Birkmyre Park

In 1895, William Birkmyre of the mill family provided a recreation ground for the people of the town. He purchased and donated ground near Glenhuntly House on which he built a Park. Birkmyre Park (known locally as The Public Park) is unusual in that it is on a very steep hillside, but the walk to the top is made worthwhile by the stunning views of the Firth of Clyde and Ben Lomond available from there. Prior to the closure of the Glen and Kingston shipyards, this was a good spot to view the ships under construction.

Two bowling greens and a swing park were located at the lower end of the park. A fine bowling clubhouse was added in 1956. Unfortunately these fell into disrepair and dereliction, the abandoned clubhouse fell victim to arsonists in 2008.

There were a football pitch and a tennis club at the flat section at the top of the park, in the shadow of the steep embankment of the former Princes Pier railway line. These have been out of use since at least the early 1970s.

At the time of writing (February 2013), Inverclyde Council announced that 200,000 was to be made available to improve the area of the former bowling club and invited members of the public to contribute their ideas and proposals.

NS3174 : Bowling green in Birkmyre Park by Thomas Nugent NS3174 : Former bowling club by Thomas Nugent NS3174 : Birkmyre Park by Thomas Nugent NS3174 : Birkmyre Park by Thomas Nugent NS3174 : Birkmyre Park by Thomas Nugent NS3174 : Birkmyre Park by Thomas Nugent NS3174 : Road in Birkmyre Park by Thomas Nugent NS3174 : Monkey Puzzle Trees by Thomas Nugent NS3174 : Birkmyre Park by Thomas Nugent


Kelburn Park

Kelburn Park was created in the 1980s on reclaimed land on the north side of the re-aligned A8 dual carriageway. Despite its prime location and stunning views, it is not a busy park, possibly due to the presence of travelling people who set up camp there regularly.

NS3474 : Kelburn Park picnic area by Stephen Sweeney NS3474 : Bridge in Kelburn Park by Thomas Nugent NS3474 : Kelburn Park and timber ponds from parklea by Thomas Nugent NS3474 : Timber ponds and coastal path by Thomas Nugent NS3474 : Footpath from A8 to headland by John Firth

Port Glasgow Cemetery

The Cemetery lies on a steep hill in the east end of the town, with two entrances on Glasgow Road and one at High Carnegie Road. The older part of the cemetery is towards the Glasgow Road end and features many large gravestones in a mature wooded setting. The views of the River Clyde and the southern Highlands are quite stunning.

The original section of the cemetery at Glasgow Road.
NS3374 : Port Glasgow Cemetery by Thomas Nugent NS3474 : Port Glasgow cemetery by Thomas Nugent NS3474 : Port Glasgow Cemetery by Thomas Nugent NS3474 : Port Glasgow Cemetery by Thomas Nugent NS3474 : Duncan family gravestone by Thomas Nugent NS3374 : Sailor's Grave, Port Glasgow Cemetery by Thomas Nugent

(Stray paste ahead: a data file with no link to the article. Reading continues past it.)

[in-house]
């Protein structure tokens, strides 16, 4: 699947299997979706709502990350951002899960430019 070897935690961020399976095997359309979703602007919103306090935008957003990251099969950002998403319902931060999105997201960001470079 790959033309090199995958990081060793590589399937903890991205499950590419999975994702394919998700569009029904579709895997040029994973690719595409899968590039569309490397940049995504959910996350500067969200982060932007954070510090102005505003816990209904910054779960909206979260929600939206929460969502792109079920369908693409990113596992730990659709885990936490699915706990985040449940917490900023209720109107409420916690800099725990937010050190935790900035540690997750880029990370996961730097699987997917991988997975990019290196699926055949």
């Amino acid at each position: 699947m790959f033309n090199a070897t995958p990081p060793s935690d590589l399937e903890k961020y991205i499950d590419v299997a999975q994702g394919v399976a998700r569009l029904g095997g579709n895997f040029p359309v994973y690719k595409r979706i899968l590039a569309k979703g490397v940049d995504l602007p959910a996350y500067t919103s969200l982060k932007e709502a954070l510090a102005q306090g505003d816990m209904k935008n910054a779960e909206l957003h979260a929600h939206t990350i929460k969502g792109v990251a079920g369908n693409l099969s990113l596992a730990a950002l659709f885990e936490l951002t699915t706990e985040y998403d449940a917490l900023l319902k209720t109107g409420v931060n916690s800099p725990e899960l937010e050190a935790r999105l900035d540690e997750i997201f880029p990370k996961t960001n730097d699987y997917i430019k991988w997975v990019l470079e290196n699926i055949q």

Some other views of the cemetery.
NS3474 : Port Glasgow Cemetery by Thomas Nugent NS3474 : Port Glasgow Cemetery by Thomas Nugent NS3373 : Mass grave by Thomas Nugent NS3373 : Port Glasgow Cemetery by Thomas Nugent NS3373 : Port Glasgow Cemetery by Thomas Nugent NS3474 : Port Glasgow cemetery by Thomas Nugent

The Stanley Spencer Connection

Stanley Spencer (18911959) was one of the foremost British artists of the Twentieth Century. He attended the Slade School of Art in London and worked as a war artist in both World Wars. Between the wars, in 1929, he was commissioned by the Empire Marketing Board to produce a series of posters illustrating Industry and Peace.

Spencer spent much of WWII resident in Port Glasgow as an official War Artist, based in Lithgow's Kingston shipyard - a world apart from his native Home Counties village of Cookham. His "Shipbuilding on the Clyde" was produced during that time and is considered to be one of the great achievements of Twentieth Century British art. It comprises an extensive series of panels that show the various trades and stages of building a ship. The works depict the workers as common working class men in cloth caps and woolly jumpers and not the mighty Gods of War that the War Artists' Committee had perhaps envisaged when they awarded him the commission. They were possibly more valuable as a propaganda tool as a result of this more down to earth interpretation. The paintings also have a religious theme, with scenes from the Bible and the crucifixion depicted or suggested throughout.

The original paintings are now in the collection of the Imperial War Museum, London, but are rarely displayed due to their great size.

In June 2014 a sculpture commemorating the life of Spencer was installed by the Glen Burn at the new retail park on the site of the former shipyards where he worked.
NS3174 : Sir Stanley Spencer sculpture by Thomas Nugent
Detail of the central of the three panels within the Sir Stanley Spencer sculpture by the Glen Burn.

Click on the photo to read the inscription.


NS3174 : Sir Stanley Spencer sculpture by Thomas Nugent
General view of the Sir Stanley Spencer sculpture by the Glen Burn.

Click on the photo to read the inscription.



Spencer had a vision while walking through Port Glasgow cemetery after midnight one night, a vision that he expressed in his later unofficial but no less important Port Glasgow work "The Resurrection: Port Glasgow" which he completed immediately after the war. This fifty foot wide painting portrays the Last Judgement and Resurrection taking place in Port Glasgow cemetery. It shows deceased Portonians climbing out of their graves, greeting each other and raising their arms heavenwards in ecstatic gratitude.

Further reading on Spencer's life in Port Glasgow is available in a fascinating book which includes colour illustrations and descriptions of the works.
Men of the Clyde
ISBN-10: 1903278082
ISBN-13: 978-1903278086
Publisher: National Galleries of Scotland (1 Jan 1999)

Here is a LinkExternal link to part of the Resurrection painting.

And here is a LinkExternal link to Spencer's painting of "The Glen" at Port Glasgow.

Sources

Much of the above is common knowledge to most Portonians and was drummed into us as schoolchildren. However, I would like to acknowledge The Port - Past and Present 1775-1975 by Janetta Bowie as a valuable source of information for this work and can recommend it to anyone who is interested in the history of the town. You can find a copy on Inverclyde Council's website LinkExternal link .

Corrections and suggestions for inclusion are most welcome.
KML